Subsections (a)(2) and (3) shall not apply to a Regulated Nonroad Vehicle or heavy-heavy duty diesel vehicle where the involved public agency makes a written finding, which is approved, in writing, by DEP, that no Verified diesel emissions control device with Level 3 Controls exists for such vehicle, in which case the vehicle may operate on the project site only if it has been retrofit with Level 2 Controls that are available and appropriate for such vehicle as determined by DEP; provided that if the involved public agency makes a written finding, which is approved, in writing, by DEP, that no Verified diesel emissions control device with Level 2 Controls exists for such vehicle, said vehicle may operate on site once it has been retrofit with such Level 1 Controls that are available and appropriate for such vehicle as determined by DEP. All findings made pursuant to this subsection and information relating thereto shall be publicly available, and DEP shall post them on its website.
Section 39Z. Diesel Emissions Reduction Funding Program
Fund. The Diesel Emissions Reduction Fund (the “Fund”) is hereby established as an account in the state treasury.
The fund shall be administered by the state treasurer for the benefit of the Diesel Emissions Reduction Funding Program (the “Program”) established under this section.
Interest earned on the fund shall be credited to the Fund.
The Fund consists of: (1) the contributions, fees, and surcharges under: (A) subsections 5-7 and 9; and (B) penalties and fees deposited in the Fund pursuant with this act.
Monies in the Fund may be used only to implement the Program, provided that a maximum of two per cent of the money in the Fund may be used for administrative costs incurred by the DEP and the state treasurer. Monies allocated to an eligible project but not expended in any fiscal year may be carried over to succeeding fiscal years.
A surcharge is hereby imposed on the retail sale, lease, or rental of new nonroad diesel vehicles in an amount equal to one per cent of the sales price or the lease or rental amount.
A surcharge is hereby imposed on every retail sale, lease or rental of every heavy duty diesel vehicle that is of a model year of 1998 or earlier and that is sold or leased in this state. The amount of the surcharge is 2.5% of the total consideration.
In addition to the registration fees charged under section 33 of Chapter 90, a surcharge is hereby imposed on the registration of a heavy duty diesel vehicle under that section in an amount equal to ten percent of the total fees due for registration of such vehicle there under. Said surcharges shall be remitted to the state treasurer for deposit in the Fund.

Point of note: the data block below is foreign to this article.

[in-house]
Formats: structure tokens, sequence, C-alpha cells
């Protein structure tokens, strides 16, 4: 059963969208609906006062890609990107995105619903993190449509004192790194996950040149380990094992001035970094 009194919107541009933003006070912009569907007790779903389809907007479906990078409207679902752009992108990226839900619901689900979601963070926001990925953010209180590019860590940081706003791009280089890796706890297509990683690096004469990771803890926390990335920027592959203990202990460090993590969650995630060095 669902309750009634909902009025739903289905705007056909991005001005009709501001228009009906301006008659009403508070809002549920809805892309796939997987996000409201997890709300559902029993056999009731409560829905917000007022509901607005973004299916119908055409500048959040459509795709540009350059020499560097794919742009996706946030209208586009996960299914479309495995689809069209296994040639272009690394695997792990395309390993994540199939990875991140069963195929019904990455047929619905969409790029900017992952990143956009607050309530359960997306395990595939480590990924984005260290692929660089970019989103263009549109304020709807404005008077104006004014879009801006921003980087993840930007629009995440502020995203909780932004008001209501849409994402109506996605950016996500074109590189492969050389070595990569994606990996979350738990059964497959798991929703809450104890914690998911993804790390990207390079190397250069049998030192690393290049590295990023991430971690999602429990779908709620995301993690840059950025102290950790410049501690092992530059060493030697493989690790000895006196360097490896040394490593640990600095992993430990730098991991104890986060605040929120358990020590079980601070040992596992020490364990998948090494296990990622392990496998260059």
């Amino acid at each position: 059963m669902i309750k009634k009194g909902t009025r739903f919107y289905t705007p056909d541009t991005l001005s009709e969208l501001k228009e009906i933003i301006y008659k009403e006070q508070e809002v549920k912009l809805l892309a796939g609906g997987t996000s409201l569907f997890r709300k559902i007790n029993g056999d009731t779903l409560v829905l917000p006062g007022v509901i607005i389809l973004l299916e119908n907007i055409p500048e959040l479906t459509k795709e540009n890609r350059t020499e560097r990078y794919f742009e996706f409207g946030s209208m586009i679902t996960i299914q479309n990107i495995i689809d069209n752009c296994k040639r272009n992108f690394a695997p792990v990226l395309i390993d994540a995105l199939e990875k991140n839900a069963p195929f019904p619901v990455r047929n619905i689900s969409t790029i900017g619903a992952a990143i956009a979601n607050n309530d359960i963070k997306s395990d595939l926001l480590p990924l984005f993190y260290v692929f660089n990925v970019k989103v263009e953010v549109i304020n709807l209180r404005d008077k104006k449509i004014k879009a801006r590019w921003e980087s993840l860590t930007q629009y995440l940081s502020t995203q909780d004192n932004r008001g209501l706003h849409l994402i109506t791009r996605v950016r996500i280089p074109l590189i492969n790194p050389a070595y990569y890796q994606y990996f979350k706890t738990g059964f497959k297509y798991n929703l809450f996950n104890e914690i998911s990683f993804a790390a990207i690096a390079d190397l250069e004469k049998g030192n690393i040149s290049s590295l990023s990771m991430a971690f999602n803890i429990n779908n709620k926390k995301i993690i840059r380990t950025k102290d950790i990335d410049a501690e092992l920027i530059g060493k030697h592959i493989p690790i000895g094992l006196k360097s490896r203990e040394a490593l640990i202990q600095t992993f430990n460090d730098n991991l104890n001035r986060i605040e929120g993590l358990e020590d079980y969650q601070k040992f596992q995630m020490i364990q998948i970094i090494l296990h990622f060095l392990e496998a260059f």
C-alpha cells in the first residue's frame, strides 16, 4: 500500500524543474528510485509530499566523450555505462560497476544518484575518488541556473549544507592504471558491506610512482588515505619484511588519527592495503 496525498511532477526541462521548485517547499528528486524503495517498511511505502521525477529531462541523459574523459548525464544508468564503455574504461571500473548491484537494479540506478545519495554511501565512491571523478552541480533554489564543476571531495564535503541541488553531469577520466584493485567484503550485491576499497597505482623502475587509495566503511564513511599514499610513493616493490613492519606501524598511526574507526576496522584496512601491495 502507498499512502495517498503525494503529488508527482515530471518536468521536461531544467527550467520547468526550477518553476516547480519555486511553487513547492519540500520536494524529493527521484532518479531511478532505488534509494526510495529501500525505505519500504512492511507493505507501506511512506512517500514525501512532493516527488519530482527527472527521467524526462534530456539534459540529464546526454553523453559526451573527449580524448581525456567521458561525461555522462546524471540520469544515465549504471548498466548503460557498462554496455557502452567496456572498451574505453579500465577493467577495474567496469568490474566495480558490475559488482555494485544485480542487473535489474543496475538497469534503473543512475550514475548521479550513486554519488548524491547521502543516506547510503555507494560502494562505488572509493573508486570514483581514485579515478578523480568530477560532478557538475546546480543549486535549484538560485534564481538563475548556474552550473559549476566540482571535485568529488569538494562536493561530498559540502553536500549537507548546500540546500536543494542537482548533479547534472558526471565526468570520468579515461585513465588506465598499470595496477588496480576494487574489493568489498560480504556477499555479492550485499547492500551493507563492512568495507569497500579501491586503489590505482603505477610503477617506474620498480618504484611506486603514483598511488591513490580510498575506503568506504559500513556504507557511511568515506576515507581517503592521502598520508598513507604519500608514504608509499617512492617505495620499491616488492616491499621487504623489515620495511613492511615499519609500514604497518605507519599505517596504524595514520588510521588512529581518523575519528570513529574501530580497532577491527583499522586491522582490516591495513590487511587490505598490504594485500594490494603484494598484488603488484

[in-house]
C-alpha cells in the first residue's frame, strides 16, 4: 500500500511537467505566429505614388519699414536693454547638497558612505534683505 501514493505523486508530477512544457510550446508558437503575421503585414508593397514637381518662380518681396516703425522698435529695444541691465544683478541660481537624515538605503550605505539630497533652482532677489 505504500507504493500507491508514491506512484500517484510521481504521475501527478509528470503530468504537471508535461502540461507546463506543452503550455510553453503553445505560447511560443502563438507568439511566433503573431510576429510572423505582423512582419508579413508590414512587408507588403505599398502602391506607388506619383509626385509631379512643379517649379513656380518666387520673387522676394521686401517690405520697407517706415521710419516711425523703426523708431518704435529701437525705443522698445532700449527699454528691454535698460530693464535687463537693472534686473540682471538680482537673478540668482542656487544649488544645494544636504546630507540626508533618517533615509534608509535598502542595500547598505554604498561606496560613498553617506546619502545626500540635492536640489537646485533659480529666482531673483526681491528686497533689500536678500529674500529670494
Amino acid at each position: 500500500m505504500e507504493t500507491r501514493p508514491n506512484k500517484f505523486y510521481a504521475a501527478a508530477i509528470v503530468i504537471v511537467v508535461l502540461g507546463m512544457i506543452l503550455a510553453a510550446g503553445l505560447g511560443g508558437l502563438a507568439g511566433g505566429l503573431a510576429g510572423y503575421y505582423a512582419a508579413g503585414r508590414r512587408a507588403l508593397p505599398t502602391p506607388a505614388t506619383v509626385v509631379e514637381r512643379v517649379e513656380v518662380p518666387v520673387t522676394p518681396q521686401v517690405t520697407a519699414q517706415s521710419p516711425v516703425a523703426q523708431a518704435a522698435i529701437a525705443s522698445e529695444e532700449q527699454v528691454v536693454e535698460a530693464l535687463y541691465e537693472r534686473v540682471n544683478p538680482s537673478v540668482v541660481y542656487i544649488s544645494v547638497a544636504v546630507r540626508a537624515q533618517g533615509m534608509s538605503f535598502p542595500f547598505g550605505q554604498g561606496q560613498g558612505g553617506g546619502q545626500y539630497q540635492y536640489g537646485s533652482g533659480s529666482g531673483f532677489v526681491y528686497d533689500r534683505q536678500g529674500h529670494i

The bonding authority is hereby authorized to issue up to $10,000,000 annually before 2022 in bonds to be used solely to fund revolving loans to eligible diesel emission reduction projects as described in this section.
The Fund shall also consist of designated monies received by the State under DERA, CMAQ, environmental penalties assessed by the director, supplemental environmental project funds, and any other sources of revenue that may hereafter so be designated.
(10)The state treasurer shall adopt any procedures needed for the collection,
administration and enforcement of the surcharge authorized by this subsection, and shall deposit all surcharges to the credit of the Fund.
Establishment and Administration of the Program. DEP, in consultation with the state treasurer, shall establish by regulations promulgated pursuant to this act the Massachusetts Diesel Emissions Reduction Funding Program in accordance with this act.
DEP shall administer the Program and shall provide grants and low-cost revolving loans from the Fund, on a competitive basis, to eligible projects to achieve significant reductions of diesel particulate emissions and/or reduced exposure to diesel particulate matter.
In administering the Program and in accordance with the requirements of this act, DEP shall:
manage Program funds and oversee the Program;
produce guidelines, protocols, and criteria for eligible projects;
develop methodologies for evaluating project benefits and cost-effectiveness;
develop procedures for monitoring whether the emissions reductions projected for projects awarded grants under this chapter are actually achieved;
prepare reports regarding the progress and effectiveness of the Program; and
take all appropriate and necessary actions so that emissions reductions achieved through the Program may be credited by USEPA to the appropriate emissions reduction objectives in the state implementation plan.
To receive a grant or loan under the Program, the applicant shall submit to DEP an application at a time, in a manner, and including such information DEP may require.
An application under this subsection shall include--
a description of the air quality of the area in which the project fleets will operate;
a description of the project proposed by the applicant, including--
any certified engine configuration or verified technology proposed to be used or funded in the project; and
the means by which the project will achieve a significant reduction in diesel emissions;
an evaluation of the quantifiable and unquantifiable benefits of the emissions reductions of the proposed project;
an estimate of the cost of the proposed project;
a description of the age and expected lifetime control of the equipment to be used or funded in the proposed project;
a description of the diesel fuel available in the areas to be served by the proposed project, including the sulfur content of the fuel;
provisions for the monitoring and verification of the project; and
such other information as may be required by DEP.
A proposed project must meet the requirements of this section to be eligible for a grant or loan under the Program.
DEP may consider for funding the following types of projects --